Two patients showed LVEF reduction. In one patient at 10 mg, LVEF decreased from 76 to 56% after cycle 2 and to 35% after cycle 4 (grade 3). MUGA scan after cycle 4 was performed in another hospital. Two months after discontinuation of BIBW 2992, repeat assessment at the original hospital showed an LVEF of 54%. A transient decrease, despite normal ECGs and absence of clinical signs of heart failure, cannot be excluded. Left ventricular ejection fraction in a patient at 70 mg decreased from 56 to 40% after cycle 2 without signs of heart failure and with normal ECGs. No follow-up is available on this patient.

Dose-limiting toxicity

At 70 mg, one DLT was observed in cycle 1, consisting of grade 3 ALT and fatigue.

At 100 mg, DLTs consisting of grade 3 skin rash (n=1) (Figure 2) and grade 3 diarrhoea despite loperamide (n=1) were observed in two patients. At 85 mg, DLTs were seen in two patients (grade 3 diarrhoea (n=1) and grade 2 diarrhoea lasting [gt-or-equal, slanted]7 days despite loperamide (n=1)). Maximum tolerated dose was defined at 70 mg. At this dose, an additional 12 patients were studied of which two experienced DLT, consisting of grade 3 diarrhoea despite loperamide. Alltogether, at the recommended dose of 70 mg, 3 out of 18 patients experienced DLT.

Figure 2
Grade 3 facial skin rash with ulceration and desquamation (BIBW 2992 100 mg OD).

Pharmacokinetics

Plasma concentration versus time curves of 70 mg BIBW 2992 on days 1 (single dose) and 14 (steady state) are shown in Figure 3. BIBW 2992 exhibited at least biexponential disposition kinetics. Similar disposition kinetics were observed for 10–100 mg on days 1 and 14.

Figure 3
Individual (n=18/15) and gMean drug plasma concentration–time profiles of BIBW 2992 BS after multiple oral administration of 70 mg BIBW 2992 once-daily for 14 days to patients in treatment cycle 1 (linear scale).

Pharmacokinetic parameters of BIBW 2992 at steady state are displayed in Table 3; tmax,ss was 1–4 h postdose. Geometric mean (gMean) Cmax,ss and exposure (AUC0−24,ss) increased over the tested dose range. There was no indication of a ‘nondose linear' pharmacokinetic behaviour of BIBW 2992 with moderate-to-high inter-patient variability across the dose groups. Geometric mean t1/2,ss ranged between 28 and 43 h. An apparent high total body clearance (CL/Fss) was determined, with gMean values 383–1390 ml min−1. BIBW 2992 exhibited high gMean Vz/Fss which might indicate extensive tissue distribution. Geometric mean values for Vz/Fss were 1250–4760 l. The apparent values obtained for total body clearance and volume of distribution should be treated with caution as the absolute bioavailability (F) of BIBW 2992 in humans is unknown. Steady state was reached at latest after 8 days of OD dosing. Geometric mean RA, Cmax was 1.76–2.74, and RA,AUC was 2.42–3.82.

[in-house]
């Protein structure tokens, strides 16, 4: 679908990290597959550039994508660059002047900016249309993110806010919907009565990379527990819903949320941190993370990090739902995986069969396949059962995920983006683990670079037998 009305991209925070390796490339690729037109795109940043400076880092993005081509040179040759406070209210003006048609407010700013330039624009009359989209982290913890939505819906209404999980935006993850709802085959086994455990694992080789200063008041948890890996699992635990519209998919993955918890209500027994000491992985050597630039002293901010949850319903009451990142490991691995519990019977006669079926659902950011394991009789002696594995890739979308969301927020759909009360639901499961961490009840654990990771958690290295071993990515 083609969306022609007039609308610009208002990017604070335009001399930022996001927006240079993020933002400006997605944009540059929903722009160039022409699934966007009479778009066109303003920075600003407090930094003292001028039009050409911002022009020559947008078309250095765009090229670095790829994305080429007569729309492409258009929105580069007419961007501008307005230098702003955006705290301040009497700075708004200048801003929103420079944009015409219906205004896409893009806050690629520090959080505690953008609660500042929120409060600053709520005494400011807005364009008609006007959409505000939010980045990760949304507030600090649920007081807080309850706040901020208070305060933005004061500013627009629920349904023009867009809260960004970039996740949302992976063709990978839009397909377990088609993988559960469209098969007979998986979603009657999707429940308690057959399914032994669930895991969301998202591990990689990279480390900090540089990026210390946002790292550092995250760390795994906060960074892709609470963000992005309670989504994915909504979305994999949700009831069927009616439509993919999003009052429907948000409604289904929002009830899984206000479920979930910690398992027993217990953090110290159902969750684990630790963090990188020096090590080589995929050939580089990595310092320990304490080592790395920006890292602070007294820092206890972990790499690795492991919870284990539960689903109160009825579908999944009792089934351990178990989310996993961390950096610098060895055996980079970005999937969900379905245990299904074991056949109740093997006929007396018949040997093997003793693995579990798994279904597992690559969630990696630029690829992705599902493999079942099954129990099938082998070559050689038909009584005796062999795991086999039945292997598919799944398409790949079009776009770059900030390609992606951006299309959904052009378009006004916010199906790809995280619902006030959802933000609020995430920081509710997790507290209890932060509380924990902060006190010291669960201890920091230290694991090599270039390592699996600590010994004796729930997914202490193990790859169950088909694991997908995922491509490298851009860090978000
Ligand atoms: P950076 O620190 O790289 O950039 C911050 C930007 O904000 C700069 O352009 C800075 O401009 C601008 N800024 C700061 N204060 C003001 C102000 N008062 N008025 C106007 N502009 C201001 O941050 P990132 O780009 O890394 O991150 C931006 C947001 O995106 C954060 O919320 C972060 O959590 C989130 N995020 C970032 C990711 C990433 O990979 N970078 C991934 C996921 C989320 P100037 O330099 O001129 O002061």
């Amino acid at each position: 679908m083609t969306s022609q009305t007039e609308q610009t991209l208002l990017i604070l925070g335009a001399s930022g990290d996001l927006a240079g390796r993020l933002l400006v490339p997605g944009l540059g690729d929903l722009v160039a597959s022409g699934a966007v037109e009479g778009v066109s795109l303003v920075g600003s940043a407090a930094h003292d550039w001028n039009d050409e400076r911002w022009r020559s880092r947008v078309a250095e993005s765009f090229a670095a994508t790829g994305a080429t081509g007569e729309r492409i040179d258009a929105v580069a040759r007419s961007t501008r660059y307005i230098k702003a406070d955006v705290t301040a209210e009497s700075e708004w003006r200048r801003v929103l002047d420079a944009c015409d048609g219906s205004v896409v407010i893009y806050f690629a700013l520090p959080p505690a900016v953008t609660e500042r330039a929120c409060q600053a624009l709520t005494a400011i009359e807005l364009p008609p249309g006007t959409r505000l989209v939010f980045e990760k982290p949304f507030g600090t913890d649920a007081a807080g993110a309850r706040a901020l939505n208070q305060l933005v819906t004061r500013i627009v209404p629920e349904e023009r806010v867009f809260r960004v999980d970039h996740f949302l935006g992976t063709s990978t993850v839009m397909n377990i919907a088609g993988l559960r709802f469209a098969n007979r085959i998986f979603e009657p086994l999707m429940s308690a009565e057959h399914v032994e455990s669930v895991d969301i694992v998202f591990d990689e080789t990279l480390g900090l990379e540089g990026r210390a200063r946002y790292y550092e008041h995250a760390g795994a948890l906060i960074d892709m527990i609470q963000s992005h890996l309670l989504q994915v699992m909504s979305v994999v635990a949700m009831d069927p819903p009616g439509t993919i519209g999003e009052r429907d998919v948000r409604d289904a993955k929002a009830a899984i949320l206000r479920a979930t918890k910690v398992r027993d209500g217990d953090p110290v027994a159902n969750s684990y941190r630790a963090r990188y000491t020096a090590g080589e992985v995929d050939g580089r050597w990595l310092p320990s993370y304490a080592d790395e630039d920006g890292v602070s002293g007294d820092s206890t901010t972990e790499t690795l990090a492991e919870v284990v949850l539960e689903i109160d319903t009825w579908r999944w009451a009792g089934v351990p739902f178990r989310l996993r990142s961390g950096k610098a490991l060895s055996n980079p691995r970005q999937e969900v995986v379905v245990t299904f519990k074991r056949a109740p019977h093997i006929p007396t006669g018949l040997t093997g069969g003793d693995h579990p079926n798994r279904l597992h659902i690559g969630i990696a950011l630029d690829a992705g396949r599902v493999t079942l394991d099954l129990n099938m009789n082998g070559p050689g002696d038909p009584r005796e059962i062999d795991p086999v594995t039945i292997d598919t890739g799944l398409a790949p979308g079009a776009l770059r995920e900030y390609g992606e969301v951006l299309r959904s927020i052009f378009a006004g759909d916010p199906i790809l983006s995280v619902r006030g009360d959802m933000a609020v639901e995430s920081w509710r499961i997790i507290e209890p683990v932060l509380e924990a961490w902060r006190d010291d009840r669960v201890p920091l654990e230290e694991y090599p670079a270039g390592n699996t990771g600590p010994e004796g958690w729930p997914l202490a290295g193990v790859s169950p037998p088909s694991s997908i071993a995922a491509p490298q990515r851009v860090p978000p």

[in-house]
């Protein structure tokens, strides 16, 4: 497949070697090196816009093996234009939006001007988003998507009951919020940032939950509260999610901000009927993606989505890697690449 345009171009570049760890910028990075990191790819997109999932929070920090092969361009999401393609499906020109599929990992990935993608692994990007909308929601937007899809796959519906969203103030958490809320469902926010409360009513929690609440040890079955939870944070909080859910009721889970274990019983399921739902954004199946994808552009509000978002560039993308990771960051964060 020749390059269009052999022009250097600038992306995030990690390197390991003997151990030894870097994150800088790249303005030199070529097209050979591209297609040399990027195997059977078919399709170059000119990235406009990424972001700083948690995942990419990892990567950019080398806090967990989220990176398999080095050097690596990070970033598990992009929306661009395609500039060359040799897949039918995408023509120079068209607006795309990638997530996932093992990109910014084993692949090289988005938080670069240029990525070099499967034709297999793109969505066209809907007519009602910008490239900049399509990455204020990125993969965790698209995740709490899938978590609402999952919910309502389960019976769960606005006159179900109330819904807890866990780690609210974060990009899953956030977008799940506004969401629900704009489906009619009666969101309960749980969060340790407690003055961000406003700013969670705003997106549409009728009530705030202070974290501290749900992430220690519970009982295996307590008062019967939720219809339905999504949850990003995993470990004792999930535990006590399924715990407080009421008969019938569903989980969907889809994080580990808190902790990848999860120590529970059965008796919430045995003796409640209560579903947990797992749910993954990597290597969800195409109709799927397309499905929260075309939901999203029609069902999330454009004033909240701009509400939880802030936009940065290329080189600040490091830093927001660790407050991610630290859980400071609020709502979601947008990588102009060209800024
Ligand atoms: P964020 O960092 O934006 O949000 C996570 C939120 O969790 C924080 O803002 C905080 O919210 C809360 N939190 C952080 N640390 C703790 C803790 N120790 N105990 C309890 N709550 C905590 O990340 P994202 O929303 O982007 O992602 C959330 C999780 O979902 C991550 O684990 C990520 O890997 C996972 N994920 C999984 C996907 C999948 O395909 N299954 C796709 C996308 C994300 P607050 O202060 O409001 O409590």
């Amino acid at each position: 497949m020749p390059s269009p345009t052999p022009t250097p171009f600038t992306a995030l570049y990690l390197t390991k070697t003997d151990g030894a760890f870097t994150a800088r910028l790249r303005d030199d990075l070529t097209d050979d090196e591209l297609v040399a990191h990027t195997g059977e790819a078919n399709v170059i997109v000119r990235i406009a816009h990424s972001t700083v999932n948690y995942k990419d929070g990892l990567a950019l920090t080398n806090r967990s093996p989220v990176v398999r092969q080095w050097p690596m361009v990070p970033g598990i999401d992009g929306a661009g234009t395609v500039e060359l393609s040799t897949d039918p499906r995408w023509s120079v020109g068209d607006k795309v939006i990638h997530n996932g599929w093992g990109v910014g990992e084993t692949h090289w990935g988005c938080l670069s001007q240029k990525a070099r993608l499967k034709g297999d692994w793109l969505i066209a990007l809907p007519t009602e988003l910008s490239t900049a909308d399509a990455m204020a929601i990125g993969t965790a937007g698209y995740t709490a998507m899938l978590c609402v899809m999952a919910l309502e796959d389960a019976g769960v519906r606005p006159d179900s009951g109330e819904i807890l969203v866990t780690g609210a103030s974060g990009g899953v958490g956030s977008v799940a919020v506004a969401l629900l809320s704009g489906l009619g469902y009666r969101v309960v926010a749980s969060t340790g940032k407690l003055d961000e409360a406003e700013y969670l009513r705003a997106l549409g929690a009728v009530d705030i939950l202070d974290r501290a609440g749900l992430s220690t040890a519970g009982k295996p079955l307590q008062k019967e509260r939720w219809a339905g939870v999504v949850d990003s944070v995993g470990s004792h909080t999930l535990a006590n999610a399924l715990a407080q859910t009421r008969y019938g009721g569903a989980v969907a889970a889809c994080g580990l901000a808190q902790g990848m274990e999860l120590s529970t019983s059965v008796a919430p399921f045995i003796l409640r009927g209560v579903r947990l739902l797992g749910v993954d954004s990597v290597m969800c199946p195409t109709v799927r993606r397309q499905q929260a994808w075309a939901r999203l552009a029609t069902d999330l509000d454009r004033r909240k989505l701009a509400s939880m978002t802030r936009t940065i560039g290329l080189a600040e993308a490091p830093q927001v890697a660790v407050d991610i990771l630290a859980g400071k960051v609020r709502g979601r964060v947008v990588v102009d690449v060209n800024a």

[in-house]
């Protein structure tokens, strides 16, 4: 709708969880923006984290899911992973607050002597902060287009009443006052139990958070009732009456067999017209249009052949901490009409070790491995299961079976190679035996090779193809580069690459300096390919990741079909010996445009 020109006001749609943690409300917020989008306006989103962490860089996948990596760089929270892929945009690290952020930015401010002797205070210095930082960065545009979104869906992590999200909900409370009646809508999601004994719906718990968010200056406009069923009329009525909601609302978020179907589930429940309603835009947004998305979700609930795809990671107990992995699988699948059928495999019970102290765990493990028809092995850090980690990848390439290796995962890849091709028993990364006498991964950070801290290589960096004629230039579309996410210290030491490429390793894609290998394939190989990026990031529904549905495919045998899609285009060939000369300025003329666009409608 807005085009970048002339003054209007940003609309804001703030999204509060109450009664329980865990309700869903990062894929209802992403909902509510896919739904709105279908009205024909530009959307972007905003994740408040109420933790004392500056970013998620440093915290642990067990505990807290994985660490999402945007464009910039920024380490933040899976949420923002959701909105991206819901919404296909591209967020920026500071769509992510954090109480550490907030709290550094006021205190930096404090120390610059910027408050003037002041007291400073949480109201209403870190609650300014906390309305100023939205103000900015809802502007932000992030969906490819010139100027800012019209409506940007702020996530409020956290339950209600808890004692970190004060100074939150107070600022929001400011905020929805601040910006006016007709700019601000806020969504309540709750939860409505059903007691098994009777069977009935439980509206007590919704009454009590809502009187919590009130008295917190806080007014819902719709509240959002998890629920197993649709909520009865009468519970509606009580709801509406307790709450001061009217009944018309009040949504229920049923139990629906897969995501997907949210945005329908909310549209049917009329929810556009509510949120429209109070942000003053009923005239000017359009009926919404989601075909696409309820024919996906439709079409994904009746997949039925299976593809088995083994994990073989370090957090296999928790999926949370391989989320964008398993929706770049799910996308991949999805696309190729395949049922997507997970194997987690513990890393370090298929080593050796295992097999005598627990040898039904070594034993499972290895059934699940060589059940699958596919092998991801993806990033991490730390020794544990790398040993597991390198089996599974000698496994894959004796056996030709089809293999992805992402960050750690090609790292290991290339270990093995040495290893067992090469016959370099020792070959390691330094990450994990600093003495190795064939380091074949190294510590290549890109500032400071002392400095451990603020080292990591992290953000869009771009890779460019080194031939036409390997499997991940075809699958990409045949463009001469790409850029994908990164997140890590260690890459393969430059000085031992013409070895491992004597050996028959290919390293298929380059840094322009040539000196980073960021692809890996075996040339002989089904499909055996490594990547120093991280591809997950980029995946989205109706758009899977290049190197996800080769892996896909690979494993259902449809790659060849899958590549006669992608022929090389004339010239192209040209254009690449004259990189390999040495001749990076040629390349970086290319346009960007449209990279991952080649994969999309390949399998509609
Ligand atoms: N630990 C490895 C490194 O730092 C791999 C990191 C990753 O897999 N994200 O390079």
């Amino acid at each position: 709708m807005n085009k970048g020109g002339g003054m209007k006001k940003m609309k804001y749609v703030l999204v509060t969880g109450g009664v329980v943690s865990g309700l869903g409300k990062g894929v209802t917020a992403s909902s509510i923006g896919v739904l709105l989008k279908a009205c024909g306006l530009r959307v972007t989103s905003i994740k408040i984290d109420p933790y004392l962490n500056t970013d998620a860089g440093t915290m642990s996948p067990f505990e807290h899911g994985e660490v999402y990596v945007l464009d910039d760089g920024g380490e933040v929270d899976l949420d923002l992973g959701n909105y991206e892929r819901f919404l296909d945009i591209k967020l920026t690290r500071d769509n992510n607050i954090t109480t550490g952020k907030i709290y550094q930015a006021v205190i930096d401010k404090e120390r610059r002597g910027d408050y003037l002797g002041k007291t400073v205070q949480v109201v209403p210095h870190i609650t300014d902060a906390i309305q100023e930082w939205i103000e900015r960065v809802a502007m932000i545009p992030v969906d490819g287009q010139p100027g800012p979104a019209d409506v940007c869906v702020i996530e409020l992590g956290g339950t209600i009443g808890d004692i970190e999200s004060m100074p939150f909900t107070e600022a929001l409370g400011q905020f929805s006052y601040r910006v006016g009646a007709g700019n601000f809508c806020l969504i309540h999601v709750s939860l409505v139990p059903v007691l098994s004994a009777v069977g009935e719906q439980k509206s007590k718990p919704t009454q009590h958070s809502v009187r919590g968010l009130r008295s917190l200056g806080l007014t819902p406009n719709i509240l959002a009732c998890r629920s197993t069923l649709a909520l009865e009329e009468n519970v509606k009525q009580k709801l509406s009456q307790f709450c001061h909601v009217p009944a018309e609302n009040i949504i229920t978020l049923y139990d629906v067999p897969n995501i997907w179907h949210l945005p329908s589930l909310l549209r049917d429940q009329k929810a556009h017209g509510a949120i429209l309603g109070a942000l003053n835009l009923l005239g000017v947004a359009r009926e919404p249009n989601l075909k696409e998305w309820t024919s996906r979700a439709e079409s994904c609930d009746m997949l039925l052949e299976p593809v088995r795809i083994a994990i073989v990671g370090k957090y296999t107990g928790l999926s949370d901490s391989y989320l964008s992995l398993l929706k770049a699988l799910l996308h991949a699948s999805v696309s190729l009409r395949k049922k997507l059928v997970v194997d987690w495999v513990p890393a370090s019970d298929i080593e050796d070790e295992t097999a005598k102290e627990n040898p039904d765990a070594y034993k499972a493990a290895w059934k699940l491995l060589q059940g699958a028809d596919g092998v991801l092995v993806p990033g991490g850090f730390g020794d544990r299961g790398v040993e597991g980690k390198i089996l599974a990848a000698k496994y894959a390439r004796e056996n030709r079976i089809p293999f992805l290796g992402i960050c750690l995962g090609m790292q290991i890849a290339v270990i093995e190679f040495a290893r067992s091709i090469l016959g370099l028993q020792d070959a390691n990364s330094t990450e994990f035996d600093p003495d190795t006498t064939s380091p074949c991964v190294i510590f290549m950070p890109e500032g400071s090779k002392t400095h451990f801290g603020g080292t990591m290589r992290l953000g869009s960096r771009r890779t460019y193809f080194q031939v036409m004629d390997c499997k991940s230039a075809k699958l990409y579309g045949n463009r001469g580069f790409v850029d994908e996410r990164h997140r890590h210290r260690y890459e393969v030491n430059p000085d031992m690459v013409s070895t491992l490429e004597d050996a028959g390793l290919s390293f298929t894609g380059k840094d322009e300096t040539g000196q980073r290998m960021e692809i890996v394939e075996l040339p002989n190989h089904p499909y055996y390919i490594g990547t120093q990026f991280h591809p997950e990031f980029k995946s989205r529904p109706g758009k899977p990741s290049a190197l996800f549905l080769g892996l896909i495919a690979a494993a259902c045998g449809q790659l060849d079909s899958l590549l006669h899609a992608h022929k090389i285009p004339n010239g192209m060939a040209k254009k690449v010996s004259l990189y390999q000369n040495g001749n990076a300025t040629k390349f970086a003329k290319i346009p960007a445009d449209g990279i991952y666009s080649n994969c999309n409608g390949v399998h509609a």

Table 3
Geometric mean (and CV%) pharmacokinetic parameters of BIBW 2992 BS on day 14 after single oral administration of 10, 20, 30, 45, 70, 85, and 100 mg OD BIBW 2992 tablets (for tmax,ss median (and range) is displayed)

Pharmacodynamics

In 36 paired skin biopsies, no consistent changes in EGFR-associated biomarkers (p27KIP1, EGFR, pMAPK, or pAkt) were detected. However, a marked reduction in epidermal keratinocytes proliferation index was observed (Figure 4A–E) with the percentage Ki-67-positive cells (means±s.d.) decreasing from 14.0±4.5 to 7.9±4.5% (P<0.0001). Only pMAPK expression and pAkt correlated (Pearson's r=0.356; P=0.045). Exploratory analyses found no relationship between pharmacodynamics markers and PK parameters.

Figure 4
Ki-67 staining of paired skin biopsies of cancer patients treated with BIBW 2992. Pretreatment samples (A and C) and on-therapy sample treated with 10 mg day−1 (B) or at the MTD of 70 mg day−1. (D) Original ...

Antitumour activity

No partial or complete responses were observed. Eight patients, all treated at doses of [gt-or-equal, slanted]45 mg, had minor tumour regressions. Stable disease lasting [gt-or-equal, slanted]4 cycles was seen in seven patients with various tumour types, amongst which colorectal and nonsmall cell lung cancer. The median number of cycles in these patients was 6 (range 5–9). There was no relationship between occurrence of stable disease lasting for [gt-or-equal, slanted]4 cycles and dose.

DISCUSSION

This first-in-human study evaluated feasibility of oral administration of BIBW 2992 for 14 days followed by 14 days off treatment. Observed AE consisted of cutaneous toxicity, which was dose-limiting in individual patients, and a recognisable pattern of gastrointestinal AE, mainly consisting of diarrhoea, which was also dose-limiting. On the basis of these observations, the recommended phase 2 dose in this 14-day on, 14-day off schedule is 70 mg OD. Safety data obtained through observation of 12 additional patients treated at this dose confirmed the correctness of this conclusion.